Ladakh, or "Little Tibet", is a wildly beautiful desert land high in the western Himalayas. It is a place of few resources and an extreme climate. Yet, for more than a thousand years, it has been home to a thriving culture. Traditions of frugality and co-operation, coupled with an intimate and location-specific knowledge of the environment, enabled the Ladakhis not only to survive, but to prosper. Then came "development". Now in Leh, the capital, one finds pollution and divisiveness, inflation and unemployment, intolerance and greed. Centuries of ecological balance and social harmony are under threat from modernisation. The breakdown of Ladakh's culture and enviroment forces us to re-examine what we really mean by "progress" -- not only in the "developing" parts of the world, but in the industrialized world as well. The story of Ladakh teaches us about the root causes of environmental, social and psychological problems, and provides valuable guidelines for our own future.
What happens when modern development encroaches upon an ancient culture high in the harsh Tibetan plateau of northern India? Not even Ladakhis--mostly Buddhists with deep spiritual ties to the earth--can resist the onslaught of an increasingly global economy. This insightful case study, based on Helena Norberg-Hodge's book of the same title (published by Sierra Club Books in 1991), examines how development, with its attendant seductive images of glamour and gadgets promising life free of hardship, destroys social and ecological bonds.
Pollution, resource depletion, sprawl, breakdown of family and community, crime, growing economic disparity--all are crises in industrialized nations. While these problems are not the sole province of the West, Norberg-Hodge traces their appearance in Ladakh to Western notions of progress And because modernization has taken hold so rapidly here, the roots of these modern maladies, mostly obscured in the West, are easier to trace.
"Development has systematically dismantled the local economy and self-reliance, and the first victim is the small farmer whose livelihood is completely undermined," Norberg-Hodge tells us. Ladakhis are buying heavily subsidized wheat trucked in from the plains of India because it's cheaper than grain grown minutes away in local villages. They are drifting away from a cooperative small-farm model, based on organic farming and renewable resources, toward dependence on chemical-intensive agriculture and imported goods and services. Once protected from food shortages and rationing by these close-knit communities, villagers are now at the mercy of market forces beyond their control and of roads that are impassable two-thirds of the year. Forced into competition for scarce, meaningless work that doesn't pay enough to meet basic needs, they've become alienated from their neighbors. Broken community ties have led to escalating crime and homelessness, virtually unheard of 20 years ago. "There has been progress," one Ladakhi says, "but people are not as happy as they once were."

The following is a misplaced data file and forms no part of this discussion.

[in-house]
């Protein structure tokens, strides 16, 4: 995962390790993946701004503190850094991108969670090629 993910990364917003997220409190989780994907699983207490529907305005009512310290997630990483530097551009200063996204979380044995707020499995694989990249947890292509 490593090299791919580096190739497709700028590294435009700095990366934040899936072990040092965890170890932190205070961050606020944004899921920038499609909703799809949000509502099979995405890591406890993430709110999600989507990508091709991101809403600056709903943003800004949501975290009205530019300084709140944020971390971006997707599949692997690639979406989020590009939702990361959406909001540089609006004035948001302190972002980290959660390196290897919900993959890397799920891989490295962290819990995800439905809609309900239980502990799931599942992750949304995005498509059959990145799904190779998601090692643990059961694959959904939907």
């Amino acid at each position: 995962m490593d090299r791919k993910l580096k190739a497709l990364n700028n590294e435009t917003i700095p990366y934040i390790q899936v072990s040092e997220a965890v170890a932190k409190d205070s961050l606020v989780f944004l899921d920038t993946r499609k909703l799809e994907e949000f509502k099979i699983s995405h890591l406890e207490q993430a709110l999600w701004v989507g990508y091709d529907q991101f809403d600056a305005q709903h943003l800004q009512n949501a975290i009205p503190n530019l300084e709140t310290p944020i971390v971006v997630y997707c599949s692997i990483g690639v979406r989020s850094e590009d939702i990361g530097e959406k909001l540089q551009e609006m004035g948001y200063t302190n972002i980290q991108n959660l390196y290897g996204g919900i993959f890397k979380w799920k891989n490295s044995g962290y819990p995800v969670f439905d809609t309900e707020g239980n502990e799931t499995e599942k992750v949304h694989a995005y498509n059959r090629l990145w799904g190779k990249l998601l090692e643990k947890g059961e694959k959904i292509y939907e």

Respect for ecological limits is yielding to modern promises of uncontrolled economic growth and consumption, as this fragile high-desert ecosystem succumbs to the corollaries of modernization: garbage- and human-waste-filled streets and waterways, chemical-fertilizer and pesticide-laden fields, increasing population and ethnic friction, and loss of respect for women and families.
The film does not suggest that we renounce our wicked Western ways and head for the hills, but that we reestablish our ties to the earth, recognize its natural limitations by developing renewable energy sources and recycling waste, and resist globalization by supporting local cottage industries and small farmers. In the end, these rules to live by transcend cultural boundaries, and Norberg-Hodge eloquently shows us the way to follow them.